Depending upon whose account you've read, when Jack Welch ran General Electric, the company's performance appraisal policy was to fire the lowest 10 (or 15 or 20) percent performers.
All based on their performance appraisal numbers.
Welch's thinking was that, whatever that percentage was, those people weren't fulfilling what the company needed, so why keep them? Better yet, since all the employees knew that that would be their fate, they'd work all the harder to perform all the better all year round.
And because it was Jack Welch, organizations worldwide adopted the policy and applied it to their own organizations.
It doesn't work the way he thought. In fact, his was bad and counter-productive organizational thinking on two different fronts:
- Most appraisal-related numbers, no matter how hard management tries, are arbitrary, and
- By letting those folks go, you're adding costs to and losing opportunities for your operations and organization.
Here's how I know.
Numbers are numbers - even when descriptive words are attached to them. But the numbers and the words are still being interpreted by the person doing the appraising.
Is a 5 the same thing to you as it is to the rest of your colleagues? How about a 2 or a 3?
Do you all define, perceive and understand the descriptors the same way? Do the descriptors apply the same way across departments? Divisions? Corporate headquarters or a remote location?
How do you know?
Whether you're management or a first line employee, you're going to interpret the number, the description and the performance based on your own frame of reference. Yours. No one else's.
And, let's be honest, if you're in management, you're looking at your employees' performance through the filter of how your particular function, department or division is performing. After all, their performance determines the way that your performance is perceived by your management.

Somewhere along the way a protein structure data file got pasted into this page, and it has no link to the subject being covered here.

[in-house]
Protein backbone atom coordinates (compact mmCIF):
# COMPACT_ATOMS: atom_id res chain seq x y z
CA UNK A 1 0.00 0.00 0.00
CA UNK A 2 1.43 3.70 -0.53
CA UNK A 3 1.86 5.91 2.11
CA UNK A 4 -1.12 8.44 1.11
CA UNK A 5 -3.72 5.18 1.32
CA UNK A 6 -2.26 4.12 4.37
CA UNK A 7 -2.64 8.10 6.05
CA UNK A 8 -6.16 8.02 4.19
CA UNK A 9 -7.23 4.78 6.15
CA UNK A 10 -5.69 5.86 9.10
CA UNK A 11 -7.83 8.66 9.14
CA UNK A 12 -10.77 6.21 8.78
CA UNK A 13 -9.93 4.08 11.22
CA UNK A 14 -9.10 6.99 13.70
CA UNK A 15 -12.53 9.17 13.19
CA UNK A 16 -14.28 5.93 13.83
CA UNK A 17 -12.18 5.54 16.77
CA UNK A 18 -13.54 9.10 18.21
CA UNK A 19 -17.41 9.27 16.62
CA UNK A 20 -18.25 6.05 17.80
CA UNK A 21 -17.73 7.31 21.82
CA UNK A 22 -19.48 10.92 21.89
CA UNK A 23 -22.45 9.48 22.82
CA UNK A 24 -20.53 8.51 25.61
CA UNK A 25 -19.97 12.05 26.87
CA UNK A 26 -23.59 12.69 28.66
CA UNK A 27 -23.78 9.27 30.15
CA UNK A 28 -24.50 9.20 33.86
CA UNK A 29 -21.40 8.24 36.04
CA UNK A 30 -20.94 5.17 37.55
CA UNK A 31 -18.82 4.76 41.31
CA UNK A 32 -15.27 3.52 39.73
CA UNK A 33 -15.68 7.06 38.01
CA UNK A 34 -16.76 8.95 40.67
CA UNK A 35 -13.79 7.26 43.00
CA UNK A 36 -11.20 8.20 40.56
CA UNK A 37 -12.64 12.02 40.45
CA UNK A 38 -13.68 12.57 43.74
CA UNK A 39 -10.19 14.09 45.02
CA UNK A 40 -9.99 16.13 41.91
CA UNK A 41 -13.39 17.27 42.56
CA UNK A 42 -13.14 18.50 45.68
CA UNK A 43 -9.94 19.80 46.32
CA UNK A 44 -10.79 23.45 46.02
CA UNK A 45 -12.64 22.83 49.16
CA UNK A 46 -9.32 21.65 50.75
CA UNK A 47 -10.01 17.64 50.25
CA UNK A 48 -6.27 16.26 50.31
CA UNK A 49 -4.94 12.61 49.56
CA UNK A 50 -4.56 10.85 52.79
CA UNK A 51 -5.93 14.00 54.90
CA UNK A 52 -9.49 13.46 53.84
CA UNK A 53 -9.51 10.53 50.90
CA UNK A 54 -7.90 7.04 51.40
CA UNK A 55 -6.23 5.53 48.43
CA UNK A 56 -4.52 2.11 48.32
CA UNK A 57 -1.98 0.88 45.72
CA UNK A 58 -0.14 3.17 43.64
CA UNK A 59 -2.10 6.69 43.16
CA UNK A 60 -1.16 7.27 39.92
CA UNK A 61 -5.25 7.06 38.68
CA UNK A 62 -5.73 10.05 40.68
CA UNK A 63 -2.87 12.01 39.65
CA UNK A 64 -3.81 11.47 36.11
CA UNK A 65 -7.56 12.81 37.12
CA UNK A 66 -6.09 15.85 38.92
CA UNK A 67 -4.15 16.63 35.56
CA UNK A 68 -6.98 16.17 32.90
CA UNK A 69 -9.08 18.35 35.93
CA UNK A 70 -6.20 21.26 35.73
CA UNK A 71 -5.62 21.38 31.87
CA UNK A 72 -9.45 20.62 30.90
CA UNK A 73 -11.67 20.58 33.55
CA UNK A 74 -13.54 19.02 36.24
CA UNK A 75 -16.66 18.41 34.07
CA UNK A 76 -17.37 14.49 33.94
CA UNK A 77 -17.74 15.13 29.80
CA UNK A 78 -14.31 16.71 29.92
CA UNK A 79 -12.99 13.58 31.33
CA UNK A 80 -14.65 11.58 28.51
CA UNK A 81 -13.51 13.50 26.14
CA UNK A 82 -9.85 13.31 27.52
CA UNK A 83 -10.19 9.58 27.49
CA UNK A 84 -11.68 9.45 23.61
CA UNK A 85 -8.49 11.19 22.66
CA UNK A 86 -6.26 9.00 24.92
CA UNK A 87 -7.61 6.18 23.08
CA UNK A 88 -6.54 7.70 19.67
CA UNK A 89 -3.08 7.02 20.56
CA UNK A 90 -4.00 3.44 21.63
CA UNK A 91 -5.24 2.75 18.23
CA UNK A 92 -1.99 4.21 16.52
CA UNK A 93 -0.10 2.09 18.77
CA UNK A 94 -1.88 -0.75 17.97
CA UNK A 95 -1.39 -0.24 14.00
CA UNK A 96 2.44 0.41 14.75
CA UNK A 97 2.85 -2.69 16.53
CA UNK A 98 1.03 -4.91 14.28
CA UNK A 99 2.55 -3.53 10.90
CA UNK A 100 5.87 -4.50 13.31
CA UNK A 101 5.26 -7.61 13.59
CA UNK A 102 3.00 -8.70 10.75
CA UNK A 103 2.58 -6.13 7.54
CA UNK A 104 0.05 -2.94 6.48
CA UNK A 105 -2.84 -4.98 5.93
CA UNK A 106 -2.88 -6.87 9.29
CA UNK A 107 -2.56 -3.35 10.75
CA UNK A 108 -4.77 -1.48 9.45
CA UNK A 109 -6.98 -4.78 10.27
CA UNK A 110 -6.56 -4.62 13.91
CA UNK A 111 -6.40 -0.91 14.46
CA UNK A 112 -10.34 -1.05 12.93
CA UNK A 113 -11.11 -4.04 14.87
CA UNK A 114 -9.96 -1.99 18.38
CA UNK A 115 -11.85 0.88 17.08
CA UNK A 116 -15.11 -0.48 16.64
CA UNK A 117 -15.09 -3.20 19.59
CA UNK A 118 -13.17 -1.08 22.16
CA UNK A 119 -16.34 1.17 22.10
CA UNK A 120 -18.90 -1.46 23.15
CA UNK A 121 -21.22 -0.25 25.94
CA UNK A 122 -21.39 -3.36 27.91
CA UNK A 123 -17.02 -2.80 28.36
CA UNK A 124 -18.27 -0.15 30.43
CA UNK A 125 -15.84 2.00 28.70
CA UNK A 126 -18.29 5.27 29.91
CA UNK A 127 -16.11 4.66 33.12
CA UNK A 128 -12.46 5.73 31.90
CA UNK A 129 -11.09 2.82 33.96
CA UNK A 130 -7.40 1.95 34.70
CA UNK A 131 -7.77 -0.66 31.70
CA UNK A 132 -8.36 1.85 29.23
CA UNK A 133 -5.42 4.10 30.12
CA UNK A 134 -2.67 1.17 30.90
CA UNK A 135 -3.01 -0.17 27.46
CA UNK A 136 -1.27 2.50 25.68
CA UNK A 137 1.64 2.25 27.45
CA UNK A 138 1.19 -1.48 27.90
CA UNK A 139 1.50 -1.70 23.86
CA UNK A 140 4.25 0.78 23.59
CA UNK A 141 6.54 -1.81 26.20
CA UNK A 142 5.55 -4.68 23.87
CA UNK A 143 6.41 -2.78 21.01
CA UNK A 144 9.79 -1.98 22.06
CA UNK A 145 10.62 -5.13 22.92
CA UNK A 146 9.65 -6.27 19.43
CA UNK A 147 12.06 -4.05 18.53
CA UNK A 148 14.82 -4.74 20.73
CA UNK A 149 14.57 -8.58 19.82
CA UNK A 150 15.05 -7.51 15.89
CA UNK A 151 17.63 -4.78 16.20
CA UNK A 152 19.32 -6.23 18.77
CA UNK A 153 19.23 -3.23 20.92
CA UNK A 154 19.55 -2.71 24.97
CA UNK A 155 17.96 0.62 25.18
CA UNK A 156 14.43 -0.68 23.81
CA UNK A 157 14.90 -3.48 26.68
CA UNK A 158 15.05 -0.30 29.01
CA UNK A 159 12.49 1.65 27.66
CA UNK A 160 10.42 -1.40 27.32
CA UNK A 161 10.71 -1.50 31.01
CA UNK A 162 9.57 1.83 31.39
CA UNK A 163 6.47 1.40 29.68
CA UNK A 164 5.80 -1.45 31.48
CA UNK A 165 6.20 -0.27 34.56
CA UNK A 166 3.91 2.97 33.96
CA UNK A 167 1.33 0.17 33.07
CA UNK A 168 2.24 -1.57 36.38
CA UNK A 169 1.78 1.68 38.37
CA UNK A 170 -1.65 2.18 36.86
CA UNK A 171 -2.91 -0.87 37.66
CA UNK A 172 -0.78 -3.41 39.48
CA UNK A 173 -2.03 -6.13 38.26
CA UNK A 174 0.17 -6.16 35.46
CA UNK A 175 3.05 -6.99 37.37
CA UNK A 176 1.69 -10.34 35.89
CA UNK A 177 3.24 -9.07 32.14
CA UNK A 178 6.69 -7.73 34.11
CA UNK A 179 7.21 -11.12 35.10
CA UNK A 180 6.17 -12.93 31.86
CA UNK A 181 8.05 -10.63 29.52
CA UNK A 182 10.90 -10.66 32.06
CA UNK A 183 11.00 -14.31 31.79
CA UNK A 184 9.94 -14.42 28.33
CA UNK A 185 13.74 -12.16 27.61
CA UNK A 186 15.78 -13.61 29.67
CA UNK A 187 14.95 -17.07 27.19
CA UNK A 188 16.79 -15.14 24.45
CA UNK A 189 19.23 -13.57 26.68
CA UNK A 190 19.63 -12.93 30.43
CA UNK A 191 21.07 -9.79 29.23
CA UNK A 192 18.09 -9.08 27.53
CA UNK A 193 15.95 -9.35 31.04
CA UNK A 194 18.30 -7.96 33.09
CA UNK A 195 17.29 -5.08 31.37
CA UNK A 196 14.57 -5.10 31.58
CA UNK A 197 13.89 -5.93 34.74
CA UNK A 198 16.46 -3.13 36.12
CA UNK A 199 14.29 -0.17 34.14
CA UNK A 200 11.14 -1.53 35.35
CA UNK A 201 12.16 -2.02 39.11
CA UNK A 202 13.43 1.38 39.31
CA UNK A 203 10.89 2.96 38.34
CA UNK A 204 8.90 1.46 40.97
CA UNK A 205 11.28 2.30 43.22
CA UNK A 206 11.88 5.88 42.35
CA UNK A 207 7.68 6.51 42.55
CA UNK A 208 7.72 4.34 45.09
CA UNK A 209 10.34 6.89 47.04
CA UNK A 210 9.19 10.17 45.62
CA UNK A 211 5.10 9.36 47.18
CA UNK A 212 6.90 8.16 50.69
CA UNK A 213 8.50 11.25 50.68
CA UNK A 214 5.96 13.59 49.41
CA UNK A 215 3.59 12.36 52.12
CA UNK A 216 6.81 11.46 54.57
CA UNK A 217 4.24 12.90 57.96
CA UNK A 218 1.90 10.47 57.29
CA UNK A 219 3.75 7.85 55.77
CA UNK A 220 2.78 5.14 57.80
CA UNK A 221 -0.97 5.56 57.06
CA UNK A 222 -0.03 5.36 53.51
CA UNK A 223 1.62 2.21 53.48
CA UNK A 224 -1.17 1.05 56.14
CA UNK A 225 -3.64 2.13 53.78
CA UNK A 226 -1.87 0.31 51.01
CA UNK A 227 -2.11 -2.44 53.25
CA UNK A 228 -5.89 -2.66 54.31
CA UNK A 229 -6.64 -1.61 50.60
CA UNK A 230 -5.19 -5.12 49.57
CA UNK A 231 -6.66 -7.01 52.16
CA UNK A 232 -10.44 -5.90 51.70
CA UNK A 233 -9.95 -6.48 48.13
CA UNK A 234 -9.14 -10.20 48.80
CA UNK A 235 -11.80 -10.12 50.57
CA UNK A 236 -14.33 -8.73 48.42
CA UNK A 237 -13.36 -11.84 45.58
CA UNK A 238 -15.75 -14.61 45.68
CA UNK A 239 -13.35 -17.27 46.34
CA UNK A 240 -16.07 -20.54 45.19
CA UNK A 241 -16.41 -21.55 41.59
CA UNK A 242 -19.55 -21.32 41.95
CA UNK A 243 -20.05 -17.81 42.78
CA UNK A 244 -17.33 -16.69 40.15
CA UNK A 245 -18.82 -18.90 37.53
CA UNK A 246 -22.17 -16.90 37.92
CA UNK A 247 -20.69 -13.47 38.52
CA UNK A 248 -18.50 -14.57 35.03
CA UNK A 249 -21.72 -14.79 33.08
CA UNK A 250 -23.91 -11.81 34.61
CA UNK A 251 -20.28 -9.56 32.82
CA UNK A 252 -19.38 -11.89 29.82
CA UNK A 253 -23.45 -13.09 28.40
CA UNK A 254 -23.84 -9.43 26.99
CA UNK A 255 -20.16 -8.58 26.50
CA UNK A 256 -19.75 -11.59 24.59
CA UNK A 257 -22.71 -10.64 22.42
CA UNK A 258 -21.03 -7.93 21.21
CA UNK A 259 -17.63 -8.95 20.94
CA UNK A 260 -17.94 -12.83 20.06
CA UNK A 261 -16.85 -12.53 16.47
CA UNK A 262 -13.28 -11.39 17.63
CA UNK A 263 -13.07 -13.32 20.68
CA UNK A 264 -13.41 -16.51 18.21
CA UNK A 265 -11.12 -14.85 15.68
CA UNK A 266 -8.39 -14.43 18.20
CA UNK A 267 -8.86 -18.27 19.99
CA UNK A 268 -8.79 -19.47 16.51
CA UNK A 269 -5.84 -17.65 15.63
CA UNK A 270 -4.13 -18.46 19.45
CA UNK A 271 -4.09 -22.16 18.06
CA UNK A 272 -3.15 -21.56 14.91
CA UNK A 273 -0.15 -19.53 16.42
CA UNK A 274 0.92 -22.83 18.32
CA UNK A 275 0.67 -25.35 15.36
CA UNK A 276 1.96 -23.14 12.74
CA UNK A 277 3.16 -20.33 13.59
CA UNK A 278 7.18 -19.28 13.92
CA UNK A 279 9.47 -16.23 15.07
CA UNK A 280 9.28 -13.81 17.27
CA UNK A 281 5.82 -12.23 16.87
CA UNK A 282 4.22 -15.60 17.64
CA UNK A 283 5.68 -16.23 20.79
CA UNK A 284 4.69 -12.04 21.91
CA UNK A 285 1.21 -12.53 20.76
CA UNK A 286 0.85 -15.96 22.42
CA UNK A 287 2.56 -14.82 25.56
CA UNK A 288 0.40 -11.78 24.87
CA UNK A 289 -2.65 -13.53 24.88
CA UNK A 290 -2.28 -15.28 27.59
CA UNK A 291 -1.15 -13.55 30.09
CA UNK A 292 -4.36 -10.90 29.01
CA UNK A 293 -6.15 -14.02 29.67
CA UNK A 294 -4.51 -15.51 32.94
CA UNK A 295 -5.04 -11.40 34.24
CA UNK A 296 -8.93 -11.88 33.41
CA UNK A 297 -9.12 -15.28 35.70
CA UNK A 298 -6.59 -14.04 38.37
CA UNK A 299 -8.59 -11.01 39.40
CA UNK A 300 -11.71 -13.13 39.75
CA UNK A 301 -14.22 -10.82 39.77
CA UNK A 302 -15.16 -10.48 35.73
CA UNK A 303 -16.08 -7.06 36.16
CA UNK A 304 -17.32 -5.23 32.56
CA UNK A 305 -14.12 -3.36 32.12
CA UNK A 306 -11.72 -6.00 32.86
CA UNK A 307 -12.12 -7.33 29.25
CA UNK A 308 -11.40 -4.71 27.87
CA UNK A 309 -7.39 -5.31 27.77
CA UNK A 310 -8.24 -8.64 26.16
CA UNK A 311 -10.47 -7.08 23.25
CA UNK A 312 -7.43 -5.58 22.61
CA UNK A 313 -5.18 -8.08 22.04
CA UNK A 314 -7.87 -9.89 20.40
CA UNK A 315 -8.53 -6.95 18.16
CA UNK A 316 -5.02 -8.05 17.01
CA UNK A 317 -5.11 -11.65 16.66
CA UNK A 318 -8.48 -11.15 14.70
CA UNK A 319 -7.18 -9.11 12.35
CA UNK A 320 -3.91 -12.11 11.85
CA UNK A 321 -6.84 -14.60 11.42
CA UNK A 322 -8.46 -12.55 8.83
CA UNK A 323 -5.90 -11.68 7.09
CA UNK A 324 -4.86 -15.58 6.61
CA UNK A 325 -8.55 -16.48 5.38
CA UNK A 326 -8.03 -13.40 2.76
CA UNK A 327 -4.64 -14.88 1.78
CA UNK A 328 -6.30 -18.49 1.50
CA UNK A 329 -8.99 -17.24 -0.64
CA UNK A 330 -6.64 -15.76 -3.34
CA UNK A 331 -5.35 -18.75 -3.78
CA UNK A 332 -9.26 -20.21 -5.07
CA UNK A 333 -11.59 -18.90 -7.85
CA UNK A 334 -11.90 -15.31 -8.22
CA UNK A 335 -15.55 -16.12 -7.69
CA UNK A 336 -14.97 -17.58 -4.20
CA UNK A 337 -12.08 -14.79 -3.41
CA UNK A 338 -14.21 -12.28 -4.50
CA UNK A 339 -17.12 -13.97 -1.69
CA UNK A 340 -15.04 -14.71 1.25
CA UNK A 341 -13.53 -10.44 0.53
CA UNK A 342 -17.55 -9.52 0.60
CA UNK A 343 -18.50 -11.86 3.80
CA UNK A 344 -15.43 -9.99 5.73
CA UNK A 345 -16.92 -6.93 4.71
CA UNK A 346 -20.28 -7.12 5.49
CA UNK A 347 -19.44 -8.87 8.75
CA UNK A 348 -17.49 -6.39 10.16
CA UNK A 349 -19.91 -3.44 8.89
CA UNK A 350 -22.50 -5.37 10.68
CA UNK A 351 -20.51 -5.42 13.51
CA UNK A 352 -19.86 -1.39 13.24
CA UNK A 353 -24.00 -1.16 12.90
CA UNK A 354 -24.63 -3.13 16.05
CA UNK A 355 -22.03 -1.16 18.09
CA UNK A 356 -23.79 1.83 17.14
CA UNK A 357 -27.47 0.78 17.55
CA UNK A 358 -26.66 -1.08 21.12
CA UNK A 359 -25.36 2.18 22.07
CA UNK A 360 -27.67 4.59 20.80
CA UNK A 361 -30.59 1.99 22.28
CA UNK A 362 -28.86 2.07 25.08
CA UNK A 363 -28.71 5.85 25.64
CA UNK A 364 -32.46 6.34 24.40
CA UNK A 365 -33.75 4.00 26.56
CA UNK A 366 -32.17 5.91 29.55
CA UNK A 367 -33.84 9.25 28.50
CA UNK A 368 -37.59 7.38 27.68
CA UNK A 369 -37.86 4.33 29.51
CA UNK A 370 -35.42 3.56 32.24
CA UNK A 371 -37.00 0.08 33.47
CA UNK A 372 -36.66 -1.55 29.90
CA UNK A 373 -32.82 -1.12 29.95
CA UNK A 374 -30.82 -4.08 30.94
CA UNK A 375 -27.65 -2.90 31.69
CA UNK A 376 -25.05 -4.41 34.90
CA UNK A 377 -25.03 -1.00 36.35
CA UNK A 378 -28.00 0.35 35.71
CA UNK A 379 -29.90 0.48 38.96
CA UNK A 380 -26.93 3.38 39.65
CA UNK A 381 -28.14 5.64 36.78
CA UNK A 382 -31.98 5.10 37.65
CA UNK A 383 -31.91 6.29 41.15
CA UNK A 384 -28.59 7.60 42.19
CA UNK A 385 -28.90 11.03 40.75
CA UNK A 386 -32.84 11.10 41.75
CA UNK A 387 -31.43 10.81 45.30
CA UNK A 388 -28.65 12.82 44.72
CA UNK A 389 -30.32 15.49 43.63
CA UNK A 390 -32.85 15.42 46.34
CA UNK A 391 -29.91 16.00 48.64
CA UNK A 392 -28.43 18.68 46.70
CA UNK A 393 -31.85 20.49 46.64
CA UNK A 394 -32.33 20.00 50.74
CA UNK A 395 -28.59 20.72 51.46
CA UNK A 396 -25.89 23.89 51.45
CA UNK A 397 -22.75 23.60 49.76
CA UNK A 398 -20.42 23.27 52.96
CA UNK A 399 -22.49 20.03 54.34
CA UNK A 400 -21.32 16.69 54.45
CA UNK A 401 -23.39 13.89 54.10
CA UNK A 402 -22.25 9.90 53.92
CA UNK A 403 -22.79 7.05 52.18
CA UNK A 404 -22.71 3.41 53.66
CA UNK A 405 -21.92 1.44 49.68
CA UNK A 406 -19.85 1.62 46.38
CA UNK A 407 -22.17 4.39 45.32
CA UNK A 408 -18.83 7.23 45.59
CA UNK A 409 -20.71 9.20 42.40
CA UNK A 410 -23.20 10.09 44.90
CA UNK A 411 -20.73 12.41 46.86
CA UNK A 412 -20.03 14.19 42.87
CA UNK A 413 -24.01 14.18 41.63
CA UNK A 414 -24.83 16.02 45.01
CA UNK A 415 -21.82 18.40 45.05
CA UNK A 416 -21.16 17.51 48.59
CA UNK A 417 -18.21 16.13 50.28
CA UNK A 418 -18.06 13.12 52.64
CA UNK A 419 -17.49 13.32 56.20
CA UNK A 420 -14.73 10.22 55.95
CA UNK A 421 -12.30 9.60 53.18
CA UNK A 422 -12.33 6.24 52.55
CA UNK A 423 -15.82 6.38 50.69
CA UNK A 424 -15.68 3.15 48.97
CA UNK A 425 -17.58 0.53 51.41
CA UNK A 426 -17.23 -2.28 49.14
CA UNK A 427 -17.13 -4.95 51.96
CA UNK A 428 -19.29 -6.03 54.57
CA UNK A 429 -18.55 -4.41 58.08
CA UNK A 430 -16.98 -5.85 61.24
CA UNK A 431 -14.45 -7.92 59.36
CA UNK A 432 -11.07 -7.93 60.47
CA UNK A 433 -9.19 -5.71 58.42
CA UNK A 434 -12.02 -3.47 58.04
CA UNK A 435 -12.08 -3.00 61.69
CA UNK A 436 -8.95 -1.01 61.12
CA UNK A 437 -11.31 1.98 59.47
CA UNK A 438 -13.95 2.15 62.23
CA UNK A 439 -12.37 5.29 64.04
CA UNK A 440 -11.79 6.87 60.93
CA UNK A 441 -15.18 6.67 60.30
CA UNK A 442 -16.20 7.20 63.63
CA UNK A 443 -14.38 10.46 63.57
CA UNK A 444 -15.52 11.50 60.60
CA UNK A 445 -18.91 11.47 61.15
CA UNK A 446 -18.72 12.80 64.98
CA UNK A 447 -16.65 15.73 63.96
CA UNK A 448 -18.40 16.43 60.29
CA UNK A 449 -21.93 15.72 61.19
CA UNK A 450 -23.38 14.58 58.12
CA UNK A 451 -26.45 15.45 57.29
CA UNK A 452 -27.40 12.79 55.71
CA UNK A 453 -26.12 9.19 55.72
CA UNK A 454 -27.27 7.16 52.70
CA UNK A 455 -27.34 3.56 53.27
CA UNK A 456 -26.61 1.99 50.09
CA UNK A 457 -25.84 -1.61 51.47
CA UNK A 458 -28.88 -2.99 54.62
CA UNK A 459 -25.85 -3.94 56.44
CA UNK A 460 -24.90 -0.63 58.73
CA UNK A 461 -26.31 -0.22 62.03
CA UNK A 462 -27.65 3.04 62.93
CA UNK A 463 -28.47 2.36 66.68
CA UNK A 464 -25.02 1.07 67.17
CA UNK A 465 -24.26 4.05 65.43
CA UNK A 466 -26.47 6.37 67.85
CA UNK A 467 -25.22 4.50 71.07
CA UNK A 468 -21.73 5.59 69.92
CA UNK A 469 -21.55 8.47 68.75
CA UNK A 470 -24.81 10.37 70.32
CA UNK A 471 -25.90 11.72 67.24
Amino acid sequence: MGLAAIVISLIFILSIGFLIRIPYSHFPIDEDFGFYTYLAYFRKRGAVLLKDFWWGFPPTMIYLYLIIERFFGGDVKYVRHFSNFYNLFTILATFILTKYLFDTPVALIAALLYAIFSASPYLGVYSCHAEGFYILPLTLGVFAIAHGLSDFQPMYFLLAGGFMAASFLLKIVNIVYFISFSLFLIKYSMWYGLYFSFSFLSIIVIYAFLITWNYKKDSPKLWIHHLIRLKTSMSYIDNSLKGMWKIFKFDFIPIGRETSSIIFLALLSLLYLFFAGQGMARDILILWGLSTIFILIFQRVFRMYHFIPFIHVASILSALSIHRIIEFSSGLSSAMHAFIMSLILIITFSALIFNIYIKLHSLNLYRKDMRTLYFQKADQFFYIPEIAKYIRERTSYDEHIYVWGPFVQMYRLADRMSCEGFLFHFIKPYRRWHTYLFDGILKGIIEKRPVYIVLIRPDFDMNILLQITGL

Managers can be trained and trained and trained again on the categories and criteria of the performance appraisal process - and you're still going to find inconsistencies across the organization.
You can't help it. Numbers and their associated descriptors are perceived and interpreted. That makes the results arbitrary - because an employee who performs the same way for two different managers is likely to be rated two different ways.
Now let's take it a step further. If you follow our friend Jack's advice and get rid of the 'lowest' performers, you've just dumped a percentage of your organization that has knowledge of how things are done - and how to get them done. You've lost specific expertise as well as the networks that those employees have developed to end-run problems, obstacles and any other form of dysfunction the organization presents.
So what do you do with under-performing employees? You ask questions. For example:
- Have they been trained for the job they're performing?
- When did that training take place?
- What did the employee think of the training?
- What was presented particularly well? What didn't fit or work?
- Do they understand what they're being asked to do...and why?
- Do they think that they're using their greatest skills?
- When do they feel they're contributing the most to the organization?
- How and when do they demonstrate those contributions?
What you're looking for is how to best utilize the knowledge, skill and experience that that employee already has - and then build upon it, whether in your department or another.
The more you know about your employees' skills, the more you can access and utilize them across the enterprise. Sure, it may mean that you're moving folks around - or changing and updating job descriptions. But the more you use the people you have...letting them use their greatest strengths...the more positive a culture you're building - and that translates to increased morale, productivity and profits.
This is not to say that there are employees who shouldn't stay with the organization. In those cases - because you already know who they are - it's your responsibility as a manager to take the necessary action. That way you become a hero for those of your employees (and you, too) who have been living - day after day - with the difficulties the truly problem employees create.
It's a win all the way around.
Please note that nothing expressed above constitutes legal advice.